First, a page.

Teachers Taught at York Get Failing Grades

ASLT Score

Lowest literacy grades in all of CUNY have admin and staff rushing to fix the numbers.

York College fared the worst of all CUNY colleges, and second to worst in the state for literate would-be teachers, with only 29 percent passing the State’s literacy test, according to data released by the Department of Education.

In 2012, the Board of Regents began requiring teacher certification on four different levels including an academic literacy skills test (ALS) that would gauge prospective teachers’ understanding of English and problem solving.

“The performance expectations for New York’s next generation of teachers and school leaders will reflect the new, higher college- and career-readiness standards for students,” wrote John L. D’Gati, deputy commissioner with the state’s Higher Education Committee when the new standards were first announced.

This past June, 68 would-be teachers from York took the ALS and only 29 percent  passed. Of the 111 teachers who took a content-specialty test (CST), which demonstrates their ability to understand the subject they are teaching, only 59 percent passed, the lowest being in Physical Education, where less than half did not understand their subject fully, according to data released from the state.

Medgar Evars came in two spots above York, with 33 percent of their Teacher Education students passing the ALS test.

“The game has changed,” said Dana Fusco, chair of Teacher Education at York. “We have trained poets and then asked them to play in the Superbowl.”

The test, Fusco said, is practically rigged against students. With almost no guidelines given to staff before the test was administered and the increased complexity of the exam which involves in-depth reading comprehension skills, students simply ran out of time, she said.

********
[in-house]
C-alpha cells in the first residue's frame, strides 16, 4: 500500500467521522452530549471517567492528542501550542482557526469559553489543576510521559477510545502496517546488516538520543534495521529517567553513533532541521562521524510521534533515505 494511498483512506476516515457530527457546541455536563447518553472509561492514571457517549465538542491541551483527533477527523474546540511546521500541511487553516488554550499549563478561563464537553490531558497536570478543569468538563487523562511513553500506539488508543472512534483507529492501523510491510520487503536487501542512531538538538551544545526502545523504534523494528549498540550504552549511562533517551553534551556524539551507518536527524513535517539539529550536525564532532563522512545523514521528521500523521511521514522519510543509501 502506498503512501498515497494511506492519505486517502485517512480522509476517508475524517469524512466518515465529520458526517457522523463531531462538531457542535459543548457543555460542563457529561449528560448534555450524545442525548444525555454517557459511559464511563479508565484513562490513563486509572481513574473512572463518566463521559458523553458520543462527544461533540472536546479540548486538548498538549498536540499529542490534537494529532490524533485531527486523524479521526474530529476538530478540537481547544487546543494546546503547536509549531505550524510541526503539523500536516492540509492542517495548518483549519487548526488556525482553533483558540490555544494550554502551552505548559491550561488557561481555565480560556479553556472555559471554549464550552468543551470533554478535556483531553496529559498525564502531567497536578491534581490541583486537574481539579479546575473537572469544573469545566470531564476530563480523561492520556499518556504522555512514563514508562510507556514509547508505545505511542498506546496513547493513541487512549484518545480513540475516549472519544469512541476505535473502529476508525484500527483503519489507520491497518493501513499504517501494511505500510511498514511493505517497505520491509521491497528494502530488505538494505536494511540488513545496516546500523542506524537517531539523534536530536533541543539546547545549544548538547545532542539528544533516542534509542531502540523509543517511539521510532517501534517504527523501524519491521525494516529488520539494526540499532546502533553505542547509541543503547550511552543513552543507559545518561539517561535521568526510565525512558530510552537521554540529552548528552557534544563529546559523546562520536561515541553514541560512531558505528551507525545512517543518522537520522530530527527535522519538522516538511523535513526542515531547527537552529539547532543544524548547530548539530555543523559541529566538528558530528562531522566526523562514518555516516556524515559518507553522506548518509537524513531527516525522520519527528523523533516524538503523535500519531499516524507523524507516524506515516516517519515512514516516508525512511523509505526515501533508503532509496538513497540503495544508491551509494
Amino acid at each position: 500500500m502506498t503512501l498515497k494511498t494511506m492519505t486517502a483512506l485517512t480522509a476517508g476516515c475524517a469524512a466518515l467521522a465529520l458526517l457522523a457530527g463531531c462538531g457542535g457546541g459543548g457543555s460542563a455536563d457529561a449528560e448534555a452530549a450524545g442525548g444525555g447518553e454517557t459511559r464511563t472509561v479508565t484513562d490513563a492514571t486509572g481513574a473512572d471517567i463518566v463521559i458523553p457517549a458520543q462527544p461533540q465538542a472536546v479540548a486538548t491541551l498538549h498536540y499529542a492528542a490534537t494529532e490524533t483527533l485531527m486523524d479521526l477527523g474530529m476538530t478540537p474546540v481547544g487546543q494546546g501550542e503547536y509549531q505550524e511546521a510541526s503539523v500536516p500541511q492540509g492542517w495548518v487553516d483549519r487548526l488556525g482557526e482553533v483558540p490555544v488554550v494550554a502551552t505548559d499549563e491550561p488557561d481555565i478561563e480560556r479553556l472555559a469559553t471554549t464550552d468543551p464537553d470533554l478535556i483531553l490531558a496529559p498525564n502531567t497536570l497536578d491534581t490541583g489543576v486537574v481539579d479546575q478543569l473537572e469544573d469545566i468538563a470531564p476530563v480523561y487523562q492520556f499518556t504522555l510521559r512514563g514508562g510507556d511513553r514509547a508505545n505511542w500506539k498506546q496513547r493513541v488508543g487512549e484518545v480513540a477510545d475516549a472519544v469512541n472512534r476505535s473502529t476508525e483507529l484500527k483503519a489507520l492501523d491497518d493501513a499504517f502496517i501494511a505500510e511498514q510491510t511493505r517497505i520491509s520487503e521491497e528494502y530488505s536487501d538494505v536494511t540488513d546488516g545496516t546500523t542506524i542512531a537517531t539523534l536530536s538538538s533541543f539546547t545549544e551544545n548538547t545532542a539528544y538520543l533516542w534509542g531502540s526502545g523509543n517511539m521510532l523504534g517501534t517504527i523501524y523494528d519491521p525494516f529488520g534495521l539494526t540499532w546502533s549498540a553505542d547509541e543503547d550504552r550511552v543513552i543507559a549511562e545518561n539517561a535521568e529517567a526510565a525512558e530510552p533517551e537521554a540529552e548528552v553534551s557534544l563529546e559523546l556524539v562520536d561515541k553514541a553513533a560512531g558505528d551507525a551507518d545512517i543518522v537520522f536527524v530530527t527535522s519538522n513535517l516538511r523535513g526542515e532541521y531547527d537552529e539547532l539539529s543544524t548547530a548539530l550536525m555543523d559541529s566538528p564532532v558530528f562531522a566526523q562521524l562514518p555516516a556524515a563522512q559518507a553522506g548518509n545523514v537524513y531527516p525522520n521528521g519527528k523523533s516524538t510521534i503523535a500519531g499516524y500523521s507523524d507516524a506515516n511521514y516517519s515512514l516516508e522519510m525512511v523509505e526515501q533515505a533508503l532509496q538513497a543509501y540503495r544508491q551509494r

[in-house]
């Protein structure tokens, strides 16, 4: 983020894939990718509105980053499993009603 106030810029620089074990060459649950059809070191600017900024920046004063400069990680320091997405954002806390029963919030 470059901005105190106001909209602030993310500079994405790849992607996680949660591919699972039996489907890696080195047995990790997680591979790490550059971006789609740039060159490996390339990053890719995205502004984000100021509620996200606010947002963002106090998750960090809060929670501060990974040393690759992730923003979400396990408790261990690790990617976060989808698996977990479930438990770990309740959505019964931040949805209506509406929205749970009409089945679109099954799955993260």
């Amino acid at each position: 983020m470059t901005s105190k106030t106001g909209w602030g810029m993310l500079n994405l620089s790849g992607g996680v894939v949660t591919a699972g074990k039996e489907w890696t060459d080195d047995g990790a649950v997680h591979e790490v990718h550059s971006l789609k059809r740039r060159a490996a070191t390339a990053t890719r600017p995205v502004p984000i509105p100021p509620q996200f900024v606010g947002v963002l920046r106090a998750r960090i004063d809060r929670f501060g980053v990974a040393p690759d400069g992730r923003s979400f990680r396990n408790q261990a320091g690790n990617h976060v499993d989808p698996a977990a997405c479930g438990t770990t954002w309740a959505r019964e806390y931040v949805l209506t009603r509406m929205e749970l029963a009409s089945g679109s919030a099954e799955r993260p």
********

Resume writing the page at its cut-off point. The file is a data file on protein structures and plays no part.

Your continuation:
“This ‘scientific’ literacy style is new for many of our students who are were schooled in urban systems that focused on reading and making text connection to self,” Fusco said. “The reading passages themselves have little connection to the culturally and linguistically diverse students whom we serve. Because the passages are long, attention and interest in reading may be part of the issue.”

Viewed as a borough-wide competition, York College’s prospective teachers fared poorly compared to neighboring colleges such as St. John’s University, with 73 percent of its students passing the ALS and 83 percent passing the CST test, or Queens College, which had 63 percent pass the ALS test and 81 percent pass the CST test.

York College only outperformed Boricua College, a college in Washington Heights that specifically serves the Hispanic community.

“We can’t fix the numbers, the numbers are what they are,” said York’s Provost, Panayiotis Meleties, who said that York students who take the test are at a distinct disadvantage due to the college being only undergrad versus other test takers at the graduate level.

“The college is aware, but now with the state publishing the results we are going to refocus our energies and the department is already in planning to address these issues,” he said.

“As the state has instituted this new exam for teacher certification, we are revising our strategy to ensure that York College’s current and future teacher education students are prepared to succeed,” said York College’s President Marcia V. Keizs in an e-mail. “Our alumni community boasts a very large number of successful teachers throughout the New York City Public School system. Many have gone on to receive degrees up to the doctoral level and we intend to continue graduating quality teachers who make a difference in the lives of our children.”

Dr. Lynne Clark, dean of the School for Health and Behavioral Sciences, which heads teacher training, declined to comment on the numbers.



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